Google's price has climbed on the Nasdaq on news of the acquisition of smart thermostat and smoke alarm manufacturer Nest. The purchase brings in top-drawer ex-Apple gray matter, and more insight into consumers' homes.
Shares in Californian technology giant Google climbed to $1,150.58 (841 euros) in Tuesday's trading, as the US Nasdaq market recovered most of its losses incurred on the previous day.
Google's 2.5-percent climb followed its announcement late on Monday of plans to acquire Nest Labs Inc for $3.2 billion. As part of the deal for the manufacturer of "smart" thermostats and smoke or carbon monoxide detectors, Nest's founders Tony Fadell and Matt Rogers will both continue their work for Google.
Fadell is known as "one of the fathers" of Apple's portable music player the iPod. Furthermore, he is also famed for convincing Apple's Steve Jobs of his design's credentials by piecing together the various components on the spot during a conference room demonstration - a trace of the showmanship Jobs was so famed for. Rogers worked with Fadell at Apple and was a lead software engineer working on the iPad.
"Google is buying itself near-instant - and much-needed - credibility in the world of hardware," specialist publication wired.com wrote of the acquisition. Prior to the Nest buyout, colloquially called an "acquhire" (acquire and hire) deal, Google's only major stake in the hardware market was its moderately successful takeover of cell phone maker Motorola Mobility.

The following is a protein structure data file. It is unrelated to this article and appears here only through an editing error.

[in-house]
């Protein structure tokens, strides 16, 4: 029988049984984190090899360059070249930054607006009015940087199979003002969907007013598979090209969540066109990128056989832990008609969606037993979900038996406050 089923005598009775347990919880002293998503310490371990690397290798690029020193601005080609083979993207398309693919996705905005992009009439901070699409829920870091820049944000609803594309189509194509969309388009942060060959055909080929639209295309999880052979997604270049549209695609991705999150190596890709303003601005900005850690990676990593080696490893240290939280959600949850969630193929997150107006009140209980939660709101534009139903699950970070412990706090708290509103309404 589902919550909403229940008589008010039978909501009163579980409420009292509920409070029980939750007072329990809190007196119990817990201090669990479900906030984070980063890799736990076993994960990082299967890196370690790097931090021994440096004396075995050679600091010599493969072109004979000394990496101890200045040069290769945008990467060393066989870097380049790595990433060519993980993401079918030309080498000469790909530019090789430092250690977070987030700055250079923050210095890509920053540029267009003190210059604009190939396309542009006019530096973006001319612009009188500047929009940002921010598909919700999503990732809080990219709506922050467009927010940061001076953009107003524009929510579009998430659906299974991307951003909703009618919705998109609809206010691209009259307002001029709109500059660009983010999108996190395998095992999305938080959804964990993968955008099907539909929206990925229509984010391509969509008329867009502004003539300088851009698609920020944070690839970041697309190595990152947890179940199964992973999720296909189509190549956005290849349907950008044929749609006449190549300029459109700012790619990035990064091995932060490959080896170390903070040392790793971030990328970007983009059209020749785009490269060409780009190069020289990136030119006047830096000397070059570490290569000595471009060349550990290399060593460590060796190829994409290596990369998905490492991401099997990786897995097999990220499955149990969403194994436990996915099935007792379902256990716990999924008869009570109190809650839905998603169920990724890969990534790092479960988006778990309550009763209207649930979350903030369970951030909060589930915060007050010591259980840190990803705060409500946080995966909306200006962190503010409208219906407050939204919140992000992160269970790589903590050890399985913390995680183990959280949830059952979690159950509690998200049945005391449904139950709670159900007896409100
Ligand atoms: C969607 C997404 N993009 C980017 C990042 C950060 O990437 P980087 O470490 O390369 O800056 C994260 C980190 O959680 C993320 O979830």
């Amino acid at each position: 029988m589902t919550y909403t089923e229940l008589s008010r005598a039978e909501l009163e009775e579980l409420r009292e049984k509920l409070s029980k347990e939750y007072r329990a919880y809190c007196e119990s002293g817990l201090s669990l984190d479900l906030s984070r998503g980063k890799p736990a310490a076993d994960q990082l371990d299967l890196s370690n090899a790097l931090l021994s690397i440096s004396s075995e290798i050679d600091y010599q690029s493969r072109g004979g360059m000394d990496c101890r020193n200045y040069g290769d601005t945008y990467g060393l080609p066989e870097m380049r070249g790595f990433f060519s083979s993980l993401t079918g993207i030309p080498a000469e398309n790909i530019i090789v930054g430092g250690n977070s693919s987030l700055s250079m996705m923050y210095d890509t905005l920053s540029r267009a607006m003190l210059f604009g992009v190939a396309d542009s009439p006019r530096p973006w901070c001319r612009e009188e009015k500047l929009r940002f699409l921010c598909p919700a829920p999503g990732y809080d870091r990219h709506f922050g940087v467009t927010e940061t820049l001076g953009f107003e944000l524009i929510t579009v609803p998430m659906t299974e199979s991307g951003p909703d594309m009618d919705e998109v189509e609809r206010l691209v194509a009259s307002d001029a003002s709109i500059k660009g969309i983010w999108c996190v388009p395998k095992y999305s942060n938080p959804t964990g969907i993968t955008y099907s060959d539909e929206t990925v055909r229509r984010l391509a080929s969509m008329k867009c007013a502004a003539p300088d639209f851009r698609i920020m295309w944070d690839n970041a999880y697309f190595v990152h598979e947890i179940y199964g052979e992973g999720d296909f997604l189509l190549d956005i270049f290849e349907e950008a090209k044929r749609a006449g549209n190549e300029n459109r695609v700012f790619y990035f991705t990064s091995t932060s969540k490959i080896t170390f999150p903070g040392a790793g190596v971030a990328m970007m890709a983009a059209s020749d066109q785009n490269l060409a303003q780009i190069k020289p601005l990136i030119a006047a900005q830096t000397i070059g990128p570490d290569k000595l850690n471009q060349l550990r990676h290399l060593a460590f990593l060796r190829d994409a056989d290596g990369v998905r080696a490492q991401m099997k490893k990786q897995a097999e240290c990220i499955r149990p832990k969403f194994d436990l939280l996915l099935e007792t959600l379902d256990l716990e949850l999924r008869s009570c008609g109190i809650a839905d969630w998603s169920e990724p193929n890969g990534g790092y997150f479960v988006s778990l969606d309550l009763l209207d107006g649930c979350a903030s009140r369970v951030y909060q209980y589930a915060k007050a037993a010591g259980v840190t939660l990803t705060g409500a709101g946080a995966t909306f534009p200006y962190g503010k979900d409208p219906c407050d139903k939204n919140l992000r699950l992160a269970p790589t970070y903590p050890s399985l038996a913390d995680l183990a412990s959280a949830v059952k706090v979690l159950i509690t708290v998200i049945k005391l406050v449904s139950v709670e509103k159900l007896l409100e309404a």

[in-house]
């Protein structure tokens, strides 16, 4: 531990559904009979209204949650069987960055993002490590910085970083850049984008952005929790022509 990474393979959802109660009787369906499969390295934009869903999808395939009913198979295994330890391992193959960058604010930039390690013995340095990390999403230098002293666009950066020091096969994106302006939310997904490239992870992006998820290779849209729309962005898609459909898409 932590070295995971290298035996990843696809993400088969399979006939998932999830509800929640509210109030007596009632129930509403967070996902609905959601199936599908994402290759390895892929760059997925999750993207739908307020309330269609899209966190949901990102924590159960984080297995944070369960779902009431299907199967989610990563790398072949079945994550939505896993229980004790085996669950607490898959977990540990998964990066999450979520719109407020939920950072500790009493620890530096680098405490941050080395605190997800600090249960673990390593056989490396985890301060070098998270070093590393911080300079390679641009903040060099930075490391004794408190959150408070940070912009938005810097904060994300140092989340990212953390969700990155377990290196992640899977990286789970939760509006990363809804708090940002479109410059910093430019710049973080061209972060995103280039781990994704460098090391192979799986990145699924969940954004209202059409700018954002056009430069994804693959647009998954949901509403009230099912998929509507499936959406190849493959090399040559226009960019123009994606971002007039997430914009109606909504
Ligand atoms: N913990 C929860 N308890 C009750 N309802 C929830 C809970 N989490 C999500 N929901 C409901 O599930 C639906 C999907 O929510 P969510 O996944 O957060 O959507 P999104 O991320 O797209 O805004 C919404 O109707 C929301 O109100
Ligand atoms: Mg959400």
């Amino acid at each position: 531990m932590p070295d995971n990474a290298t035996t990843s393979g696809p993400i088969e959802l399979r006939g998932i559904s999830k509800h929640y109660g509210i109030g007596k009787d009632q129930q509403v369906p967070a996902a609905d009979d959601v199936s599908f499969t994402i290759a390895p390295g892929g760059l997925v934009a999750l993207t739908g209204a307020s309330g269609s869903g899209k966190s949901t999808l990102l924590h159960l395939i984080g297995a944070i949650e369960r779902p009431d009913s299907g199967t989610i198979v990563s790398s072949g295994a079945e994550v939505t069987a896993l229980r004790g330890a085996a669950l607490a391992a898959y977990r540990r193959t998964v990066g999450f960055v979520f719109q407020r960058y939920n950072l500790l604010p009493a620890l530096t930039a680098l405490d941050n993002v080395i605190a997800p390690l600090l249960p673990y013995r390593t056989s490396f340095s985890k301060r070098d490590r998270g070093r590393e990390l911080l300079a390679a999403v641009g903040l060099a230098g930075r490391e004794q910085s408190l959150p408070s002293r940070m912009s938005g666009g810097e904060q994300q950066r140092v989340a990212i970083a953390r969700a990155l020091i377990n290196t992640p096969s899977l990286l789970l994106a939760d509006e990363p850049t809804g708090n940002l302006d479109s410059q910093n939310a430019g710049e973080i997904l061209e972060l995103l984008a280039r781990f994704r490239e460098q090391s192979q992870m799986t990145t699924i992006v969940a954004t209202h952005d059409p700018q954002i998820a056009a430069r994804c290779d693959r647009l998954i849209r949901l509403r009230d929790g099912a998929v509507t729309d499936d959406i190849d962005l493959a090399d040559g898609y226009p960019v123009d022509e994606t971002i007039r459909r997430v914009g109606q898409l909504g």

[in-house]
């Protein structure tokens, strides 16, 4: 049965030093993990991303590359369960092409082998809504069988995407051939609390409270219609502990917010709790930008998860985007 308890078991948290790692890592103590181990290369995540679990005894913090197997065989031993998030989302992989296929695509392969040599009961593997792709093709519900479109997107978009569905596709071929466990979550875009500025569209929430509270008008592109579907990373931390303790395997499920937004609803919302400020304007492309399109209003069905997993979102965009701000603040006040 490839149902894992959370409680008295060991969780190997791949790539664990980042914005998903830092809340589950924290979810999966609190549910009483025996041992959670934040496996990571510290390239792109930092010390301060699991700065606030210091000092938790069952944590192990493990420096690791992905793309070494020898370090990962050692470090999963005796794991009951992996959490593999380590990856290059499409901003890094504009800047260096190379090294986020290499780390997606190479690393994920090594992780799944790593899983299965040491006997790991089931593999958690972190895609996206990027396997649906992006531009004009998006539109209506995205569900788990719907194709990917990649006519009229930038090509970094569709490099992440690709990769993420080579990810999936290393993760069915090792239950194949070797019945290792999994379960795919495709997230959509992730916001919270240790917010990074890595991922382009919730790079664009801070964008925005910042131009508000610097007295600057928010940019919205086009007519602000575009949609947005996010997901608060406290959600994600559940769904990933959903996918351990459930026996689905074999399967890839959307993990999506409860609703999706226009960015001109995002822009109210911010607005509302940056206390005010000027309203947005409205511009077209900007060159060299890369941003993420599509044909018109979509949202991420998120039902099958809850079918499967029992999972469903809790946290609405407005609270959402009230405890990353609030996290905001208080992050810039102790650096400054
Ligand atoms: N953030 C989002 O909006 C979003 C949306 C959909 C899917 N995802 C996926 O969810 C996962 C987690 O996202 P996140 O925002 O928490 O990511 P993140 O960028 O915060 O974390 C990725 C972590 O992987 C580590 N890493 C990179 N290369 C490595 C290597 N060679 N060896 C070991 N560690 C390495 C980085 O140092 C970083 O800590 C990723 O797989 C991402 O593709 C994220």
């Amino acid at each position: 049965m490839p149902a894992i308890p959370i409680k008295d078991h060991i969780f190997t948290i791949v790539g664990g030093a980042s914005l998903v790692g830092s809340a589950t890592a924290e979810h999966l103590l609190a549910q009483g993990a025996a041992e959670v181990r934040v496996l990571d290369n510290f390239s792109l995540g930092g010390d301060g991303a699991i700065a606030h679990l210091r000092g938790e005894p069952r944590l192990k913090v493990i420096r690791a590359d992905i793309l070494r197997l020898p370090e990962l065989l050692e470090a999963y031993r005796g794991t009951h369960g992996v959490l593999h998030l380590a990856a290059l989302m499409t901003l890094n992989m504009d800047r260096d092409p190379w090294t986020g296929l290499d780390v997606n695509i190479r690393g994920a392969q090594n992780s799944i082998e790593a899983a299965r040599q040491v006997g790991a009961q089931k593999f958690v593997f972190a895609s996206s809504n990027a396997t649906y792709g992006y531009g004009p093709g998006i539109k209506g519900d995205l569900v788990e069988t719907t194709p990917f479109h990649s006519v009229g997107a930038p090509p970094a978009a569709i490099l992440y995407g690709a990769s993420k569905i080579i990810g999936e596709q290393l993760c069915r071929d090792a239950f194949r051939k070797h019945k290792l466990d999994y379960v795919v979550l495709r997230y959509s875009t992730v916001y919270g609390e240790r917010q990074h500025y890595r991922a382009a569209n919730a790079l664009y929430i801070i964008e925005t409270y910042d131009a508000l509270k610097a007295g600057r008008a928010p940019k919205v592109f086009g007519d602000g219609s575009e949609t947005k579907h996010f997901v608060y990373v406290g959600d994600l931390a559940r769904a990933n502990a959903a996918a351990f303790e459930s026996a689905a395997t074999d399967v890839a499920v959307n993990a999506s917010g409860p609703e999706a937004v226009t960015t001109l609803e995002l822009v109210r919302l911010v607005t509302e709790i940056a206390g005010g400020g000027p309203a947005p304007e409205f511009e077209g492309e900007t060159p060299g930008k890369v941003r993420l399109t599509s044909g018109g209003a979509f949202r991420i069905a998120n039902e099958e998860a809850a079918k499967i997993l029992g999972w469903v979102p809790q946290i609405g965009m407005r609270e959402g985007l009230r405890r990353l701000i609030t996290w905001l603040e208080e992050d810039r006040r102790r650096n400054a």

Household devices, and data
Nest's debut product was a smart thermostat for households, designed to remember consumers' habits and preferences and then to adjust the temperature automatically. Nest says this "smart" technology can help reduce customers' energy bills. The company also manufactures a smoke detector intended to be less annoying than standard models, as it is easier to deactivate and offers a vocal warning before sounding a full-blown alarm.
This is all part of what's being dubbed "industry 4.0," or "the Internet of things," the gradual networking of dozens of devices in the manner that is already standard for computers, music players, smart phones and so forth. Some saw in Monday's deal another sign of Google's data-driven business model extending into people's homes.
"Oh p.s., with Nest's built-in sensors now Google knows when you're home, what rooms you're in, and when you're out. Just FYI," wrote technology expert Ryan Block of AOL on Twitter, while others joked about automated adverts for new fleeces, fireplaces, or even hosepipes appearing on the basis of thermostat or smoke alarm readings.
Nest's Fadell had in the past said his company understood that its devices gathered private consumer information, saying in December: "If somebody wants access to the data of a household, then they are going to have to come to me or my co-founder and offer a very good reason."
msh/slk (AFP, AP, dpa, Reuters)
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